BEVERLY HILLS PEOPLE
A Q&A Chat with folks in our city!
JENNIFER HODGESBy: Jamie Nemiroff – Courier Staff Writer
Beverly Hills resident Jennifer Hodges is an active Democrat working in support of Senator John Kerry for President. As a result of her political fortitude, she will be heading for Boston next week as a delegate at the Democratic National Convention.
Courier: First, some biographical facts? Where were you born? Where did you go to school? What is your profession?
Hodges: I was born and raised in New York City and graduated from Harvard with a degree in East Asian Studies with a focus on China. I work at Disney in communications.
Courier: What inspired you to be a delegate for the Democratic Party? Have you been a delegate in the past?
Hodges: I have never been a delegate and, in fact, didn’t understand what a delegate does or how to become one. Then, I was asked by the campaign to be one of the six California Delegate Steering Committee members. It was through working to set up the caucuses that I became familiar with the process and was inspired to represent John Kerry at the Convention.
Courier: What is your background with the Democratic Party?
Hodges: I have no background with the Democratic party. I have, however, been involved with a Democratic organization—The Democratic Leadership Council, a centrist organization.
Courier: What criteria did you meet to become a delegate?
Hodges: First, I had to register as a Democrat. I had to live in the congressional district I wanted to represent, the 30th. Then, I won enough votes in my district and was the top female vote winner, with 91 votes.
Courier. What are your formal responsibilities at the Convention? How are those responsibilities different from the ones perceived by the public?
Hodges: As a delegate my responsibility is to formally nominate the Democratic candidate for President. I don’t think the public really understands the definition and responsibility of a delegate. I certainly didn’t. Informal responsibilities include contributing to the festive atmosphere in which the nominee and his running mate will introduce themselves to the country; to be supportive and demonstrative of our support and to take part in articulating for the world who John Kerry is, what he stands for, and how he is the right man to be President.
Courier: What would you tell people who want to be politically active, either with the Democratic Party or any other political organization?
Hodges: Not only is it fun to get involved to change your neighborhood and the world, it is an important responsibility of any citizen. Take baby steps and go to an open city council meeting to learn about the people representing you in your neighborhood. Or take a leap of faith, like I did, and jump into a national organization to contribute in a different way,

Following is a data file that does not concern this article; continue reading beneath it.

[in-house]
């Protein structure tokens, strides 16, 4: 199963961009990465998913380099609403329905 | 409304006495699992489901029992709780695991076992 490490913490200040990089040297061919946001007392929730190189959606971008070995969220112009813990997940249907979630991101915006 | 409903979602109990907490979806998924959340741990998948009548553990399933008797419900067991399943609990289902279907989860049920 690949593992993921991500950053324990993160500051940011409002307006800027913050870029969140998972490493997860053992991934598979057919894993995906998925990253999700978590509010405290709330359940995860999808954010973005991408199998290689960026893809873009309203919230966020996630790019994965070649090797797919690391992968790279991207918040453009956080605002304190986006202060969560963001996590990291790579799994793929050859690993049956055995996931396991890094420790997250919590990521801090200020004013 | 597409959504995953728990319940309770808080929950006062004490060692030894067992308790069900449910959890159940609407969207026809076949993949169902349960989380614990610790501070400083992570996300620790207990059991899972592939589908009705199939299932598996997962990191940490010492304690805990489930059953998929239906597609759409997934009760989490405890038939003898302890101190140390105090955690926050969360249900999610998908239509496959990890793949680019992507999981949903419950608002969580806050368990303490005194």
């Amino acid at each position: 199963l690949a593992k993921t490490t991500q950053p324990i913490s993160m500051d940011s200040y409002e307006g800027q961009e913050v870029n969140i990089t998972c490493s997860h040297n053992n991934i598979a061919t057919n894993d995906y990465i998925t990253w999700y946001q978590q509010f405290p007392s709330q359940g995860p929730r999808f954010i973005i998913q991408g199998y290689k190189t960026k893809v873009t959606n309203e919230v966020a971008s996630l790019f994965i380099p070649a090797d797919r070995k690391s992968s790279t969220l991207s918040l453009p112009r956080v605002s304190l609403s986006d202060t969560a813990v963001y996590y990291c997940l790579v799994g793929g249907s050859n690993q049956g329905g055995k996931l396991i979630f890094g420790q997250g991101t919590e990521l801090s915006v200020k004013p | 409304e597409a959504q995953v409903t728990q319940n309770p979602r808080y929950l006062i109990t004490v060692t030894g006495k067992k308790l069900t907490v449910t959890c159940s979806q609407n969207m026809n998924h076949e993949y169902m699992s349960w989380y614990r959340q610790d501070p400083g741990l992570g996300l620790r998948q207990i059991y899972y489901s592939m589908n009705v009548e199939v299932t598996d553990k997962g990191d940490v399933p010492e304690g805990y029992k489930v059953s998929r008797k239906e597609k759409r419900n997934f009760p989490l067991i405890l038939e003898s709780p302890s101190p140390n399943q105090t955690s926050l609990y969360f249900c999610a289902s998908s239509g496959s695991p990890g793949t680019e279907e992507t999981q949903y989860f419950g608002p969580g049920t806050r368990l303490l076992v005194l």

Courier: Can you recall one or even many experiences that people might not expect that would occur on the floor?
Hodges: I crashed the 2000 convention in Los Angeles and just being able to do that, get on the floor and stand with the California delegates, was something I didn’t expect would ever happen. This time, I have been tapped as a “whip” and will be part traffic cop, part mom, part cheerleader for our delegation. I’m sure some interesting things will come of that experience.
Courier. I understand you will be voting for Senator John Kerry. However, the way the voting process at the convention is structured, some proportion of the California delegation will vote for Senator John Edwards. What determines which section of the delegation votes for what candidate? Is it determined by area or popular vote?
Hodges: We have pledged our support for one candidate, but if that candidate negotiates to throw his or her delegates behind another candidate, we are then all pledged to the new candidate. In the old days, when nominees weren’t a sure thing until the convention, party bosses and candidates would sit in smoke-filled rooms wheeling and dealing their candidates like poker chips. “I’ll give you my candidate’s delegates if you make him Treasury Secretary,” etc. That doesn’t happen anymore because we know the front runner by Super Tuesday. However, I’m sure John Edwards will throw his delegates behind John Kerry, for obvious reasons. Everyone in that convention hall will have the candidate they pledged to on the ticket. So even though Edwards’ delegates will be voting for Kerry, they are delighted to do so. This will lead to an unusually festive and supportive atmosphere.
Courier: What are you looking forward to most about the convention experience?
Hodges: Meeting people I’ve supported for a while because of their positions. Now I will be able to support them as people as well. Like meeting Ted Kennedy, legendary firebrand that he is.
© 2001 Beverly Hills Courier. All Rights Reserved.
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